Up the revolution
I've been waiting a while now for increased university fees to spark a revolution. There has been no explosion yet, but research recently published by the Sutton Trust provides another stick of dynamite. The report calculates that today's students will be paying off their loans into their fifties, with even middle-income earners still making repayments of pound;2,000 a year by then.
I have two daughters at university. The elder is on the old fee system and will leave with tuition and living-cost debts of pound;24,000; the younger will have debts of pound;44,000. Allowing for interest and inflation, the Sutton Trust estimates that students like her will repay a whopping pound;66,000.
Why aren't they screaming? Well, if they want the rite of passage that is university then they have no choice. And teenagers do not worry too much about what is going to happen in the impossibly distant world of their fifties.
I would see it from that point of view, too, if only I thought students were getting value for money.
My younger daughter is in her first year of a history degree at a Russell Group university. The first two terms are 12 weeks each; she has seven hours of lectures and tutorials a week. The third term is just six weeks with one lecture a week; the rest of the time she is expected to revise for end-of-year exams. So, that makes 174 hours of contact time in the year.
And my daughter has to write 15 essays or assignments a year. Let's be generous and allow her lecturer an hour to mark each - that's another 15 hours.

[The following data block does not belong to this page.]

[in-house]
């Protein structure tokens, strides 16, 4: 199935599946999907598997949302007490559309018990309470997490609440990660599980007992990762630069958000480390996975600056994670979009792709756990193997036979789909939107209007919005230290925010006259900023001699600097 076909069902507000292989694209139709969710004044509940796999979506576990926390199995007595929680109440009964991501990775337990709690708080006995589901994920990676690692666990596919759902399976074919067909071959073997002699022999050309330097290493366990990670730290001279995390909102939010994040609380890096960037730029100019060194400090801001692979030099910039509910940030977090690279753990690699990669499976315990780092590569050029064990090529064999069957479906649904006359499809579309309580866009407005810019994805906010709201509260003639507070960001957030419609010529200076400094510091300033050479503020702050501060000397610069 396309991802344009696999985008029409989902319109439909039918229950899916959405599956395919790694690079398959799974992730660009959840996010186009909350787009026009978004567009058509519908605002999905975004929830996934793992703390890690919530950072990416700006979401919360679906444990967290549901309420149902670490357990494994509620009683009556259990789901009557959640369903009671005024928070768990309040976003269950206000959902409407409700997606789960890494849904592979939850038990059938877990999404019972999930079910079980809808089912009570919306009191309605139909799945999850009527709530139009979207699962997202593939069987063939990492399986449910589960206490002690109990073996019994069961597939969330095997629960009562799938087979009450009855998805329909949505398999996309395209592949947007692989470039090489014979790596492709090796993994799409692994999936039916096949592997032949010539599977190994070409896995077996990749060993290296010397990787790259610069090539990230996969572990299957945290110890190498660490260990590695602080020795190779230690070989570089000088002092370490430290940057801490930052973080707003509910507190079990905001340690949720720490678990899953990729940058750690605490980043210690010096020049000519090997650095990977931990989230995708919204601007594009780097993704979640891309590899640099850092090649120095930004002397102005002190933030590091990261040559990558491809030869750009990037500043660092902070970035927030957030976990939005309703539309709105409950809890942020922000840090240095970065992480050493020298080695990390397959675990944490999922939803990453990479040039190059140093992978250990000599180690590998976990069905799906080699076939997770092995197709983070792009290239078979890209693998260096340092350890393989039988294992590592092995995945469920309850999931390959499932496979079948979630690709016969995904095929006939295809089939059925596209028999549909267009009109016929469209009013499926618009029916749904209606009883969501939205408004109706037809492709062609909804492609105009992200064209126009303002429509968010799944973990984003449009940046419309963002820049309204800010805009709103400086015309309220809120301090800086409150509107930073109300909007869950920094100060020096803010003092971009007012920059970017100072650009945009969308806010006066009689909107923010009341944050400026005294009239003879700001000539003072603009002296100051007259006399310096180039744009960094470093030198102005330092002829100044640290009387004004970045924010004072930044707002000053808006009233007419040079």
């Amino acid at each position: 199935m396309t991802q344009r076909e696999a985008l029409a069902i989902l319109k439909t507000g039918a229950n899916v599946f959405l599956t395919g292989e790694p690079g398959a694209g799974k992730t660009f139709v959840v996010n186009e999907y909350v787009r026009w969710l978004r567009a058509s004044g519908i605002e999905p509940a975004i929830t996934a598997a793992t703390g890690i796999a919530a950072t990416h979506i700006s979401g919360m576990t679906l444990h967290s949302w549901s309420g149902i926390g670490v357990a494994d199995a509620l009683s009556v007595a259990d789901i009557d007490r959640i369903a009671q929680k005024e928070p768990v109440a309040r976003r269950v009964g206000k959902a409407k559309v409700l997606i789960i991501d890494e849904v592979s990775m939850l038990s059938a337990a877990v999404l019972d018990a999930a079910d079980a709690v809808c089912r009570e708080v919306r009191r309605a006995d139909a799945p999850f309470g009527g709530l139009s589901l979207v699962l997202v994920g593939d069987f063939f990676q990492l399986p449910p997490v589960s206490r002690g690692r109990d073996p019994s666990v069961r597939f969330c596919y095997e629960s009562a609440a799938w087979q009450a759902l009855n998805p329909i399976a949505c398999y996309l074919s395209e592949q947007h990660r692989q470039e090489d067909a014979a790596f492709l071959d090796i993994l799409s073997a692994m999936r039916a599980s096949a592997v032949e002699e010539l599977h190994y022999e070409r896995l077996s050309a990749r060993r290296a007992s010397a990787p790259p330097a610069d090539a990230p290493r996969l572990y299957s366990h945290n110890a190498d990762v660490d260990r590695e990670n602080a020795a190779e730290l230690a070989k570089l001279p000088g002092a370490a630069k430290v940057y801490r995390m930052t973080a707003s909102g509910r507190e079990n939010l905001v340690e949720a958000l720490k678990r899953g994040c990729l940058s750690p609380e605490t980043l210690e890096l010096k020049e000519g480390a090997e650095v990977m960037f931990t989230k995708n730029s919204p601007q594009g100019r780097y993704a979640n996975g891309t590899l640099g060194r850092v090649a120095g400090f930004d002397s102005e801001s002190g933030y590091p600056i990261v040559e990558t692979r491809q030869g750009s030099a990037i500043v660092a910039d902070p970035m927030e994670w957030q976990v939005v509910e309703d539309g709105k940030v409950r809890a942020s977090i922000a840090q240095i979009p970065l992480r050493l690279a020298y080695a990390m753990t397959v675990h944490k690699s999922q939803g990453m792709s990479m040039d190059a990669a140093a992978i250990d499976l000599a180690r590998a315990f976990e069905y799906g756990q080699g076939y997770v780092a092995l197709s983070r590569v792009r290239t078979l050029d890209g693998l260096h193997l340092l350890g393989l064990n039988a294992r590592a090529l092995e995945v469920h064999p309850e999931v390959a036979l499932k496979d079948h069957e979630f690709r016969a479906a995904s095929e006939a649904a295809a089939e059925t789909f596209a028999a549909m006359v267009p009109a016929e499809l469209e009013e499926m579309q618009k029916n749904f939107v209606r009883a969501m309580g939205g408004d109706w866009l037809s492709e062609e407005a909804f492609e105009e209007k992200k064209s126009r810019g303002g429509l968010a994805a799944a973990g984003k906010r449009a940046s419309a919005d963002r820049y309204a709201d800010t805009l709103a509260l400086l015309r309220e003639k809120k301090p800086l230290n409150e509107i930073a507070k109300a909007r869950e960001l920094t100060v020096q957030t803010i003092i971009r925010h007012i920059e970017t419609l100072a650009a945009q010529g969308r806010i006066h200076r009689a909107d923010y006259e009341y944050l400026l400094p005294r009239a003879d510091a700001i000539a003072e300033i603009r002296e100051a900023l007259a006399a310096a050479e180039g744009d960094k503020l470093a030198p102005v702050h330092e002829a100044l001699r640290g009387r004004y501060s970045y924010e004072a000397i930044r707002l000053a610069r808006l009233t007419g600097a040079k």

The university is thus charging pound;9,000 for 189 hours of teaching time, making a princely charge of pound;47.62 per hour.
It's not even as if the quality of teaching is that good. Some of my daughter's essays were marked and returned within two weeks, but the majority took four. Any schoolteacher who took that long over marking would be well along the capability route. Neither would any headteacher or many parents tolerate the dull rehashing of the same old lecture notes year in, year out.
So I ask again: why aren't students at the barricades?
Universities claim they cannot balance the books even at the current level of fees. My guess is that humanities students are massively subsidising more expensive courses such as science and engineering.
In this climate of austerity, I can't see the next government reducing fees, so let's at least push for better value for money through greater transparency. Let's make universities publish contact hours per course and student feedback on each lecturer. Let's make them introduce more rigour, so that a first-class degree is of a comparable standard whatever the course or institution. Let's expose universities to the same accountabilities that we have in schools. League tables and Ofsted seem a good starting point.
We want our students to go to university, so let's use our power as consumers of an expensive product to make our universities the best in the world. And if that doesn't happen, let's start a revolution.
Roger Pope is principal of Kingsbridge Community College in Devon.